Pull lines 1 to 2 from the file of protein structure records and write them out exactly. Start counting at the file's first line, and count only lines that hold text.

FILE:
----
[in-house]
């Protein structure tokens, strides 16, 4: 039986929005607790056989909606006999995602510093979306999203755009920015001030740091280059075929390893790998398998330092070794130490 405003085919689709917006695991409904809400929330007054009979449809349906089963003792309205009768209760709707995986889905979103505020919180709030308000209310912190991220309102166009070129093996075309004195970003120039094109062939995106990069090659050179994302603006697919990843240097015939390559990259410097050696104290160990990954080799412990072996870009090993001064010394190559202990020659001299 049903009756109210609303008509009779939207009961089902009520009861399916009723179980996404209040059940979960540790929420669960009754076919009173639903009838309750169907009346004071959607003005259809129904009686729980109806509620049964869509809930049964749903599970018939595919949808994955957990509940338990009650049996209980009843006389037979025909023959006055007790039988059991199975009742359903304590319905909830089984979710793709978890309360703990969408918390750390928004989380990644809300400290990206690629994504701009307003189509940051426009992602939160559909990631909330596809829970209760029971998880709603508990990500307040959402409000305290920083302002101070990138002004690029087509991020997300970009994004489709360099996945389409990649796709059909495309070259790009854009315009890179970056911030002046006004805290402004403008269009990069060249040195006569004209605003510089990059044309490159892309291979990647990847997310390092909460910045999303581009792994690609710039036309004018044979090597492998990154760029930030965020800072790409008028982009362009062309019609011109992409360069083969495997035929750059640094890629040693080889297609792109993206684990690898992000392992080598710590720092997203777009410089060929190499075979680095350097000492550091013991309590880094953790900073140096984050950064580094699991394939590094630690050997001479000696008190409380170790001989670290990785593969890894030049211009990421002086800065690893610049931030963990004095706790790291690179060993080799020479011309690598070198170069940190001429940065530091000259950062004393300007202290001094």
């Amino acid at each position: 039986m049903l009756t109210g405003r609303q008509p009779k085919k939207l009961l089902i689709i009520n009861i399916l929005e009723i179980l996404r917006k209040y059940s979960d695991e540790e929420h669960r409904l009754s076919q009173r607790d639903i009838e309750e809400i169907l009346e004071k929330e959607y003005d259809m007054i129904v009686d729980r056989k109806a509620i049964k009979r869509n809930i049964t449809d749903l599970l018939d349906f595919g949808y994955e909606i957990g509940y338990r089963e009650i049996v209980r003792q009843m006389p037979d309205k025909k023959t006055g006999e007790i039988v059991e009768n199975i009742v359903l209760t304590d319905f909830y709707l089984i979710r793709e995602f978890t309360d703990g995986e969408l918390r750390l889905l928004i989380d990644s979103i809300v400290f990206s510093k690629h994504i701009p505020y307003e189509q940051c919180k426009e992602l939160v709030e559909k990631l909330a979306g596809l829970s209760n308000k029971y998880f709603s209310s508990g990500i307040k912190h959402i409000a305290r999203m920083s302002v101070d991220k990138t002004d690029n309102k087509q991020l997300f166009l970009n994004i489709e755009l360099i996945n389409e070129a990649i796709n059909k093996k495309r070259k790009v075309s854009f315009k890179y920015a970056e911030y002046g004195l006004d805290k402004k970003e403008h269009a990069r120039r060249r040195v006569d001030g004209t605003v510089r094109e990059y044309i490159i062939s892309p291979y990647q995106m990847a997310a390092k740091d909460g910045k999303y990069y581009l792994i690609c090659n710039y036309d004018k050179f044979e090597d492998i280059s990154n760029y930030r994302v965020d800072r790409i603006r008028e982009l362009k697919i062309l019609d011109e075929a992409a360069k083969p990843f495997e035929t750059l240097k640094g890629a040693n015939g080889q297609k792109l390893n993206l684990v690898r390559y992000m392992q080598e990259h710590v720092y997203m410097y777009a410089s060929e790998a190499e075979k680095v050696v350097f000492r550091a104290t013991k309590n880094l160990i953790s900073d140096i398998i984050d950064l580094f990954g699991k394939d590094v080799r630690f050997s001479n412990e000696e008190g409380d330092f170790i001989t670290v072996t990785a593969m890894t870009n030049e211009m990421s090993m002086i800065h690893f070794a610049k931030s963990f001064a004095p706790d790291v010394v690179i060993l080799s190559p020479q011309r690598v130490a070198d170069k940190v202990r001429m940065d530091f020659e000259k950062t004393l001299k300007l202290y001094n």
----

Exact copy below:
[in-house]
């Protein structure tokens, strides 16, 4: 039986929005607790056989909606006999995602510093979306999203755009920015001030740091280059075929390893790998398998330092070794130490 405003085919689709917006695991409904809400929330007054009979449809349906089963003792309205009768209760709707995986889905979103505020919180709030308000209310912190991220309102166009070129093996075309004195970003120039094109062939995106990069090659050179994302603006697919990843240097015939390559990259410097050696104290160990990954080799412990072996870009090993001064010394190559202990020659001299 049903009756109210609303008509009779939207009961089902009520009861399916009723179980996404209040059940979960540790929420669960009754076919009173639903009838309750169907009346004071959607003005259809129904009686729980109806509620049964869509809930049964749903599970018939595919949808994955957990509940338990009650049996209980009843006389037979025909023959006055007790039988059991199975009742359903304590319905909830089984979710793709978890309360703990969408918390750390928004989380990644809300400290990206690629994504701009307003189509940051426009992602939160559909990631909330596809829970209760029971998880709603508990990500307040959402409000305290920083302002101070990138002004690029087509991020997300970009994004489709360099996945389409990649796709059909495309070259790009854009315009890179970056911030002046006004805290402004403008269009990069060249040195006569004209605003510089990059044309490159892309291979990647990847997310390092909460910045999303581009792994690609710039036309004018044979090597492998990154760029930030965020800072790409008028982009362009062309019609011109992409360069083969495997035929750059640094890629040693080889297609792109993206684990690898992000392992080598710590720092997203777009410089060929190499075979680095350097000492550091013991309590880094953790900073140096984050950064580094699991394939590094630690050997001479000696008190409380170790001989670290990785593969890894030049211009990421002086800065690893610049931030963990004095706790790291690179060993080799020479011309690598070198170069940190001429940065530091000259950062004393300007202290001094």